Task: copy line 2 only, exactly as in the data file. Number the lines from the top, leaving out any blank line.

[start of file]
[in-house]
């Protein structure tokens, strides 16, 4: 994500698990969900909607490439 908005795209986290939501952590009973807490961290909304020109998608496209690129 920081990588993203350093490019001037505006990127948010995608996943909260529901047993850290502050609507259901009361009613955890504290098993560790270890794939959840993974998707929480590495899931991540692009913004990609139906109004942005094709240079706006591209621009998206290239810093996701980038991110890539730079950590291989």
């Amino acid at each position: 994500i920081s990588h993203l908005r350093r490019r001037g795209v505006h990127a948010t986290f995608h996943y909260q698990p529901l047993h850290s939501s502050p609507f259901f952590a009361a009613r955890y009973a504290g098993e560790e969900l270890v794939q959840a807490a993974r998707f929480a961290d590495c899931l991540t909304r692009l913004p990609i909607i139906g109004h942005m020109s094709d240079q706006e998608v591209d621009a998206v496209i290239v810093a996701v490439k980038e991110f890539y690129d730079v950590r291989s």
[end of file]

């Protein structure tokens, strides 16, 4: 994500698990969900909607490439 908005795209986290939501952590009973807490961290909304020109998608496209690129 920081990588993203350093490019001037505006990127948010995608996943909260529901047993850290502050609507259901009361009613955890504290098993560790270890794939959840993974998707929480590495899931991540692009913004990609139906109004942005094709240079706006591209621009998206290239810093996701980038991110890539730079950590291989």